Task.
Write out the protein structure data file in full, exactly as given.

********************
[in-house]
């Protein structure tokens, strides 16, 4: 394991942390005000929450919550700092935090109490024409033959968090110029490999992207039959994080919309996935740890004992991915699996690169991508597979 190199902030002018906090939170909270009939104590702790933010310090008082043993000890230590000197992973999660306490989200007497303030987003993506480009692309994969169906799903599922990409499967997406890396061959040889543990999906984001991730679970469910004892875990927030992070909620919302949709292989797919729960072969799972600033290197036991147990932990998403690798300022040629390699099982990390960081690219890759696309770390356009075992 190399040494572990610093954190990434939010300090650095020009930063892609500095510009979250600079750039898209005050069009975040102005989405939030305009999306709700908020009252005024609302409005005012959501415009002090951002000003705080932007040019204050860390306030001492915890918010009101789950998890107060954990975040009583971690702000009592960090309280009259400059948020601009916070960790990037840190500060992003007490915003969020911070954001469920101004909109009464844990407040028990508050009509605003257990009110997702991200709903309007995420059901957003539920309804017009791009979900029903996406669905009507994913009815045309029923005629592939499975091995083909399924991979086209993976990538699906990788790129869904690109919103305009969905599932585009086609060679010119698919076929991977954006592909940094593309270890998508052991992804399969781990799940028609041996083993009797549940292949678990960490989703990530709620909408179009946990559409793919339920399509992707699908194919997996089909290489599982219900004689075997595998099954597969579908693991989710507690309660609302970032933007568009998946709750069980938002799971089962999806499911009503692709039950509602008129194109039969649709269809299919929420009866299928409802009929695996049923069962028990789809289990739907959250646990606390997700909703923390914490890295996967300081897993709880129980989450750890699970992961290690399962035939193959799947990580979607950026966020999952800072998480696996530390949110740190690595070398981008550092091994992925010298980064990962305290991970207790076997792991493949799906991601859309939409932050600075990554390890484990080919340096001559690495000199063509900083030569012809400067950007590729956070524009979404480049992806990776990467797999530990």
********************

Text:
[in-house]
């Protein structure tokens, strides 16, 4: 394991942390005000929450919550700092935090109490024409033959968090110029490999992207039959994080919309996935740890004992991915699996690169991508597979 190199902030002018906090939170909270009939104590702790933010310090008082043993000890230590000197992973999660306490989200007497303030987003993506480009692309994969169906799903599922990409499967997406890396061959040889543990999906984001991730679970469910004892875990927030992070909620919302949709292989797919729960072969799972600033290197036991147990932990998403690798300022040629390699099982990390960081690219890759696309770390356009075992 190399040494572990610093954190990434939010300090650095020009930063892609500095510009979250600079750039898209005050069009975040102005989405939030305009999306709700908020009252005024609302409005005012959501415009002090951002000003705080932007040019204050860390306030001492915890918010009101789950998890107060954990975040009583971690702000009592960090309280009259400059948020601009916070960790990037840190500060992003007490915003969020911070954001469920101004909109009464844990407040028990508050009509605003257990009110997702991200709903309007995420059901957003539920309804017009791009979900029903996406669905009507994913009815045309029923005629592939499975091995083909399924991979086209993976990538699906990788790129869904690109919103305009969905599932585009086609060679010119698919076929991977954006592909940094593309270890998508052991992804399969781990799940028609041996083993009797549940292949678990960490989703990530709620909408179009946990559409793919339920399509992707699908194919997996089909290489599982219900004689075997595998099954597969579908693991989710507690309660609302970032933007568009998946709750069980938002799971089962999806499911009503692709039950509602008129194109039969649709269809299919929420009866299928409802009929695996049923069962028990789809289990739907959250646990606390997700909703923390914490890295996967300081897993709880129980989450750890699970992961290690399962035939193959799947990580979607950026966020999952800072998480696996530390949110740190690595070398981008550092091994992925010298980064990962305290991970207790076997792991493949799906991601859309939409932050600075990554390890484990080919340096001559690495000199063509900083030569012809400067950007590729956070524009979404480049992806990776990467797999530990």